Mercury in its elemental form
is a shiny liquid nicknamed quicksilver. Toxicity effects include
damage to nerve and muscle systems and can cause death (see EXPLORE).
Chronic exposure can lead to emotional problems. Hat makers in
the 1800s used mercury to prepare furs and this exposure often
led to strange behaviors. This is where the Mad Hatter in Alice
in Wonderland got his name.
Today, one of the most common mercury products is the amalgam used in dental fillings. Amalgam accounts for more than half of
the total mercury used commercially. Although there is no evidence
that dental fillings pose health risks, the use of mercury amalgam
is being phased out to reduce discharges of mercury to nature.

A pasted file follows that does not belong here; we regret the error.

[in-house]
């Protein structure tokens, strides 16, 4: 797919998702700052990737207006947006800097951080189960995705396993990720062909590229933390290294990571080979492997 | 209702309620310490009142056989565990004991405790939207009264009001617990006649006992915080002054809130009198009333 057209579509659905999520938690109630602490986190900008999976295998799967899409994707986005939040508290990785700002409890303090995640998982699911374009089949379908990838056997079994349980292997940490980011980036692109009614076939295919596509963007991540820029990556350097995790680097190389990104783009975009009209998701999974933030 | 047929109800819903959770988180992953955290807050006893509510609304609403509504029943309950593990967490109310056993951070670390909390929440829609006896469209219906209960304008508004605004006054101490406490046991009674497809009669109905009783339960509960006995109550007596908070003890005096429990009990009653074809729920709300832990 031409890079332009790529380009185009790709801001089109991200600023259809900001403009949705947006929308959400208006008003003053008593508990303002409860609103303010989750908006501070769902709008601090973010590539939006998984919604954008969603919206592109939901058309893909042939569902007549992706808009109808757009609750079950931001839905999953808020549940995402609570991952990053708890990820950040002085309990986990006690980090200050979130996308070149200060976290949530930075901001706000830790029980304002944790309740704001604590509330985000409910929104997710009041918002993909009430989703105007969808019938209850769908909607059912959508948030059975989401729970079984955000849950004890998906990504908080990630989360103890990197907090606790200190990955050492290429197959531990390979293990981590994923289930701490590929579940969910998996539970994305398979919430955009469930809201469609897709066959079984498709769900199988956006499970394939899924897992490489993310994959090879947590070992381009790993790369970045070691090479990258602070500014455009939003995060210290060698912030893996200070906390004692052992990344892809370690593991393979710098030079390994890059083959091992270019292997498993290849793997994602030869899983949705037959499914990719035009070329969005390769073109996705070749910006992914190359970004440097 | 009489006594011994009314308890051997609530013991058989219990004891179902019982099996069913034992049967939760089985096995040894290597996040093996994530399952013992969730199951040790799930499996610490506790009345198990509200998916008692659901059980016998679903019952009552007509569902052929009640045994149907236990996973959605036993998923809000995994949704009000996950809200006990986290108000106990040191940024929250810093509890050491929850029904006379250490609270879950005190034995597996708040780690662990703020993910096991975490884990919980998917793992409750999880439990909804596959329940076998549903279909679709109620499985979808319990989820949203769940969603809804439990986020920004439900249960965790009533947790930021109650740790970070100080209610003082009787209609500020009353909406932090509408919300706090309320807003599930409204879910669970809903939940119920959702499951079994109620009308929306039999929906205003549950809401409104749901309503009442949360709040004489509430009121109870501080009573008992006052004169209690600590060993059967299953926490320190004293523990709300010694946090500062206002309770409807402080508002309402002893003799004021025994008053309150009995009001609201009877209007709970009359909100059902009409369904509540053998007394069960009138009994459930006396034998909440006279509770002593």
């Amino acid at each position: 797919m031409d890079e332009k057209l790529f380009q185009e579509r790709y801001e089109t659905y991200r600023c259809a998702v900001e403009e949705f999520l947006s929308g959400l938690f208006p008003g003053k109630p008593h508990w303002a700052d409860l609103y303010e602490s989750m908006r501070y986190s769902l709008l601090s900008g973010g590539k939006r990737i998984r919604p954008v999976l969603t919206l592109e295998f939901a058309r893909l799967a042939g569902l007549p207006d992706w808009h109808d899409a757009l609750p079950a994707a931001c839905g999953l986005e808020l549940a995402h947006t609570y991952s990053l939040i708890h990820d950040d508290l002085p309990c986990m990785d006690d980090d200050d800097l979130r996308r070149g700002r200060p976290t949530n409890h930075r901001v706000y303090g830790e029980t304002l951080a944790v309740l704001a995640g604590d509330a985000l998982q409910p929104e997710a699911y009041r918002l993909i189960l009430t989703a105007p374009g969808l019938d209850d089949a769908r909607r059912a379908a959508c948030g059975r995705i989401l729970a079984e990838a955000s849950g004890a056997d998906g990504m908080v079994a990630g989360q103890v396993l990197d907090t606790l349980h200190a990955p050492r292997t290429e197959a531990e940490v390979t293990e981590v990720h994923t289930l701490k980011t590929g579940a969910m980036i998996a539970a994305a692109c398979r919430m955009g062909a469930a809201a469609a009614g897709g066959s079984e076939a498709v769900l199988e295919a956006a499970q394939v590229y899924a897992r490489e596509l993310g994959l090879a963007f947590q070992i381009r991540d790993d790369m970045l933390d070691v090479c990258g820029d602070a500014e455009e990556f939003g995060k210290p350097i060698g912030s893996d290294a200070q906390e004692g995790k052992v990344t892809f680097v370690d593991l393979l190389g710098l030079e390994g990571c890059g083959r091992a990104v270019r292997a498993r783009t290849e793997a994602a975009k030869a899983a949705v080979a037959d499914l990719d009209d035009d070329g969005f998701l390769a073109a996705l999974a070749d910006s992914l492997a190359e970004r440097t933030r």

Mercury enters the environment when coal is burned
to make electric power. The mercury falls back to the earth and
into lakes where microbes change it into a special form (methylmercury)
which can build up in fish. It is especially important to protect
unborn babies (who get the mercury through their mothers) and children
from mercury pollution. The government tells us what kinds and
how much fish is safe to eat.
In 1932, Chisso Co. began using Minamata's bay as
a repository for its mercury waste, poisoning thousands of people,
and killing hundreds. Because of this tragedy, mercury poisoning
is also called Minamata
Mad as a Hatter